Gulf of Tonkin

Date: 
Sunday, August 2, 1964
Country: 
Vietnam

On August 2, 1964, three North Vietnamese torpedo boats attacked a US destroyer, the USS Maddox. The boats reportedly fired torpedoes at the US ship in international waters in the Gulf of Tonkin, about thirty miles off the Vietnam coast. On August 4, the US Navy reported another unprovoked attack on the USS Maddox and the USS Turner Joy._Within hours, President Lyndon B. Johnson ordered a retaliatory strike. As the bases for North Vietnamese torpedo boats were bombed, Johnson went on TV and told America: "Repeated acts of violence against the armed forces of the United States must be met not only with alert defense, but with a positive reply. That reply is being given as I speak tonight." The next day, Secretary of Defense Robert McNamara assured Capital Hill that the Maddox had only been "carrying out a routine mission of the type we carry out all over the world at all times."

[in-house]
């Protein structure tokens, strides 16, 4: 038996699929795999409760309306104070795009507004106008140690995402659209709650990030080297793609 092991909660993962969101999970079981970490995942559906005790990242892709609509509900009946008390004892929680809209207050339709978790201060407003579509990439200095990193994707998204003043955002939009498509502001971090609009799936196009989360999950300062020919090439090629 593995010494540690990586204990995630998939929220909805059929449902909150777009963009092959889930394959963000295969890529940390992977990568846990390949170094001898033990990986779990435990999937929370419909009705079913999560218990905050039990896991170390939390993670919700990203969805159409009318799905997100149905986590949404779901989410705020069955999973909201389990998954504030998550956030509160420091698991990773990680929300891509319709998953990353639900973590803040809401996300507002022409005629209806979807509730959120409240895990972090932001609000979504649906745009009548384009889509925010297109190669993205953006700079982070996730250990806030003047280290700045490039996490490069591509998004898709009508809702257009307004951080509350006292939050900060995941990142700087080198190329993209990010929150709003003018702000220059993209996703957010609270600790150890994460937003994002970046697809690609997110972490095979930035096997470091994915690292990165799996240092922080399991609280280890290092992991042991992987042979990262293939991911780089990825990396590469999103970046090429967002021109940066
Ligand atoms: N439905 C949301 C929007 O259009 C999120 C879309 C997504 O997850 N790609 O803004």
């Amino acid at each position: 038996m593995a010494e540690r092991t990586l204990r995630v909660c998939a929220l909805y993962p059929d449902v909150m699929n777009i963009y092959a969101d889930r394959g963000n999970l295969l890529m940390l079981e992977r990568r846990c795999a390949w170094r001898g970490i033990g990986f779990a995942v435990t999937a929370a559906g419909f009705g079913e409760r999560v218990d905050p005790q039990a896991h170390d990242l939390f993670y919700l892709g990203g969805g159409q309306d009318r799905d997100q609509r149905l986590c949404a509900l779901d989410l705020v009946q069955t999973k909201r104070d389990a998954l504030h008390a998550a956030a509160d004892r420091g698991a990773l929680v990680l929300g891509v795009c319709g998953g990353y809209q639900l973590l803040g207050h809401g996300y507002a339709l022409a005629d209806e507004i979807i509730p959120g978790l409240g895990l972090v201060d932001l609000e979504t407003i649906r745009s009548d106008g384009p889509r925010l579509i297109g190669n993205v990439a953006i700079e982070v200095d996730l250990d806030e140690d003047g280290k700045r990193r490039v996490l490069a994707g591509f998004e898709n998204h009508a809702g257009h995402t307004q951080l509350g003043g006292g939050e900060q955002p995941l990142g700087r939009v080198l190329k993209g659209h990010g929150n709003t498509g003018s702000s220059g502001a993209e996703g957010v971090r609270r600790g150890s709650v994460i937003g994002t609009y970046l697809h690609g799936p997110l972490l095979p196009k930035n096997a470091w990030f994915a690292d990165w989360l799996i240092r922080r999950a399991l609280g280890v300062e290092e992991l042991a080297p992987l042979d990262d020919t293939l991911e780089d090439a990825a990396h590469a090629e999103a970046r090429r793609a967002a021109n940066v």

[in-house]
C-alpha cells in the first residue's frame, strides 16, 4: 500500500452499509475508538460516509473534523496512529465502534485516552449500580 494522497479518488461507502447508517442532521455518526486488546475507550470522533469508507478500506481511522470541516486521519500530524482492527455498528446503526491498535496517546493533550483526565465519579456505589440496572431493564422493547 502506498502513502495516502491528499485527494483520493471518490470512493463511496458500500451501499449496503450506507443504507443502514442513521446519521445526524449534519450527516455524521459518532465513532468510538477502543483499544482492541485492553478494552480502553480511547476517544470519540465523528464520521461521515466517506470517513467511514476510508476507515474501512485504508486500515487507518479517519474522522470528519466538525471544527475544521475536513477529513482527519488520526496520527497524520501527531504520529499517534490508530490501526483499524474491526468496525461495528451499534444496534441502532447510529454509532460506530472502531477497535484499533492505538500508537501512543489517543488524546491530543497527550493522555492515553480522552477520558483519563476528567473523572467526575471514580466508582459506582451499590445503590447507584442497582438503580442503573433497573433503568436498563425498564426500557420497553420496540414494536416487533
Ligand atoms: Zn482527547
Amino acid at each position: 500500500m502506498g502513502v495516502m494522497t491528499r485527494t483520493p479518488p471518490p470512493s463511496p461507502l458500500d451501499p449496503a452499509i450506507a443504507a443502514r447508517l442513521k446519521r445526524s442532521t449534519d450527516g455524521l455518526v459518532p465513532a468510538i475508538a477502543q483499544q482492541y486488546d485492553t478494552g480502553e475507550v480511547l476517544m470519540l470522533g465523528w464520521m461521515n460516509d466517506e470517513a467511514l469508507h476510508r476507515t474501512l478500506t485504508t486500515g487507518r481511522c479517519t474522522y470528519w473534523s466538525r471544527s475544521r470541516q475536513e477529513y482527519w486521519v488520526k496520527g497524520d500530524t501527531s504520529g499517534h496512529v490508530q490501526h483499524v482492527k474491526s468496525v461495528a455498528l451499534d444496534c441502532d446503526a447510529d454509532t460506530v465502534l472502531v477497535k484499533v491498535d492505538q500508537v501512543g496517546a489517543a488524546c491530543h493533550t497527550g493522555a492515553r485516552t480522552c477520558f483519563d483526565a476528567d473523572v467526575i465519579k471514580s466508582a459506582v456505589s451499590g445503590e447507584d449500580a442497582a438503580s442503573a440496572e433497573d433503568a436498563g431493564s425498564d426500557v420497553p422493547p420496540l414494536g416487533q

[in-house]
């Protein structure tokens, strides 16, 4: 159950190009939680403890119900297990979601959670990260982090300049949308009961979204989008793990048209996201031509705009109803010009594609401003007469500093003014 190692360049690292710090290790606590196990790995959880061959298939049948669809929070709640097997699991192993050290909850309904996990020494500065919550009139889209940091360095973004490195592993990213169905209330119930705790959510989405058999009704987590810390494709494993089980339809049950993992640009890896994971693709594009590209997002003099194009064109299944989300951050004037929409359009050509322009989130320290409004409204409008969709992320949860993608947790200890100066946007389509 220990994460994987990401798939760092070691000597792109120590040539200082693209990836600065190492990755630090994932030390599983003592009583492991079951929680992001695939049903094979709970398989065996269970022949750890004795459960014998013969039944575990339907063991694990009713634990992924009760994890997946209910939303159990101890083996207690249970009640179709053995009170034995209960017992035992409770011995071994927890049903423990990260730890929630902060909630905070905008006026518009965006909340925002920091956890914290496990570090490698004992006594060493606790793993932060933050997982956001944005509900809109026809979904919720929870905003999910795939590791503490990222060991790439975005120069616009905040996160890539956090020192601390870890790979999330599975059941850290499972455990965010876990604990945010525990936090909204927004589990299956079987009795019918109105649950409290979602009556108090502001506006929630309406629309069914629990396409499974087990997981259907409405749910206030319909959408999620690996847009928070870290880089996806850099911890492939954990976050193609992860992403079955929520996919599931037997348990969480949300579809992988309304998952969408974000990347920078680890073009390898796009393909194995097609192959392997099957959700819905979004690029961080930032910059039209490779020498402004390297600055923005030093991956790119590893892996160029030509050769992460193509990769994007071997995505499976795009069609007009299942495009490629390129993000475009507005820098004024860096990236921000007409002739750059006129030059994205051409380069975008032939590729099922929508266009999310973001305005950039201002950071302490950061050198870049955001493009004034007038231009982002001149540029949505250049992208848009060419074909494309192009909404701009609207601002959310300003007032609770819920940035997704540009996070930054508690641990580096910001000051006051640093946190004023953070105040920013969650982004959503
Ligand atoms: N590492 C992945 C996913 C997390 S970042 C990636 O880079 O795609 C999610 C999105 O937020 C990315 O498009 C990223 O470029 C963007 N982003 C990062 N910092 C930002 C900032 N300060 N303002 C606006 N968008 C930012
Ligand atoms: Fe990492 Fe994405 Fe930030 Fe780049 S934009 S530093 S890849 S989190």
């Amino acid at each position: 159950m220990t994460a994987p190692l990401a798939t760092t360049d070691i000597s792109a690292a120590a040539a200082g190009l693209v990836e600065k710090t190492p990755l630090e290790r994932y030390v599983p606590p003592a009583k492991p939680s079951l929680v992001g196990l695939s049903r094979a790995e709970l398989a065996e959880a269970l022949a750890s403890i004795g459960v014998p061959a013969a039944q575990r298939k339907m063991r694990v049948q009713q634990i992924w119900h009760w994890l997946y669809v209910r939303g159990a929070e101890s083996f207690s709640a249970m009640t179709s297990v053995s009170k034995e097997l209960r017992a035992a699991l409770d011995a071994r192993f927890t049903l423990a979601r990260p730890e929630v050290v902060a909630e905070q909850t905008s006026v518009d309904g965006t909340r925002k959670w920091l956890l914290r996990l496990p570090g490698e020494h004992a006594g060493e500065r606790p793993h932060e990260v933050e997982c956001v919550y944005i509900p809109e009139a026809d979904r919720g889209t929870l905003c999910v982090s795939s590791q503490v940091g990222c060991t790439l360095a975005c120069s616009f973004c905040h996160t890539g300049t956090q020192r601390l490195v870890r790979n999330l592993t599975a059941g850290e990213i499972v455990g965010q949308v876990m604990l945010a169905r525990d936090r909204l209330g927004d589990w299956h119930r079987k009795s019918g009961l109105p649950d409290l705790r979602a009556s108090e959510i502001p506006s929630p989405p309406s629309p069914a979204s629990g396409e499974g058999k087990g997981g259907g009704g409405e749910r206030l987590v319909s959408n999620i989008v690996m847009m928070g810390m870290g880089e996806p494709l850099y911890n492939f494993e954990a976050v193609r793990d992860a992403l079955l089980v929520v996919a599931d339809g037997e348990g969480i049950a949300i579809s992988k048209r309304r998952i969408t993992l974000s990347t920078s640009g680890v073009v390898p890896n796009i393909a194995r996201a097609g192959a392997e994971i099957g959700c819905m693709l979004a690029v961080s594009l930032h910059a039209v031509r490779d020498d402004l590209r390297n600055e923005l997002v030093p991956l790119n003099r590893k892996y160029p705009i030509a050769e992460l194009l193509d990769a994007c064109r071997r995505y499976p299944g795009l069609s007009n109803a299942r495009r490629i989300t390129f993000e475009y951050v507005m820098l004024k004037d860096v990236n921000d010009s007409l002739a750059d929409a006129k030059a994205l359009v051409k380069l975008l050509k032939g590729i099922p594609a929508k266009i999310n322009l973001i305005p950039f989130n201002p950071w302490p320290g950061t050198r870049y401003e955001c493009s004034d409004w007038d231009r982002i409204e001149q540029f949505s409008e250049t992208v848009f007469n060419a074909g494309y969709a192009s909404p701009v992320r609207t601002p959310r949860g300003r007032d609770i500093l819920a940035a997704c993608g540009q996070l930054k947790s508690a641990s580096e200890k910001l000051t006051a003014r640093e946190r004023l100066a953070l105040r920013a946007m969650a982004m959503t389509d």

McNamara said the two boats were in no way involved with recent South Vietnamese boat raids against North Vietnamese targets._At Johnson's request, Congress passed the Gulf of Tonkin Resolution. The resolution pre-approved any military actions Johnson would take. It gave Johnson a free ticket to wage war in Vietnam as large as the President wanted. And, true to his large Texas roots, Johnson got a big war: by 1969, over half a million US troops were fighting in Indochina. Despite McNamara's testimony to the contrary, the USS Maddox had been providing intelligence support to South Vietnamese boats carrying out raids against North Vietnam. McNamara had also testified that there was "unequivocable proof" of an "unprovoked" second attack against the USS Maddox. In fact, the second attack never occurred at all._At the time of the second incident, the two US destroyers misinterpreted radar and radio signals as attacks by the North Vietnamese navy. It's now known that no North Vietnamese boats were in the area. So, for two hours, the two US destroyers blasted away at nonexistent radar targets and vigorously manoeuvred to avoid phantom North Vietnamese ships. Even though the second "attack" only involved two US ships defending themselves against a nonexistent enemy, the President and Secretary of Defense used it to coerce Congress and the American people to start a war they neither wanted nor needed._After the Vietnam War turned into a quagmire, Congress decided to put limits on the President's authority to unilaterally wage war. Thus, on November 7, 1973, Congress overturned President Nixon's veto and passed the War Powers Resolution. The resolution requires the President to consult with Congress before making any decisions that engage the US military in hostilities. It is still in effect to this day.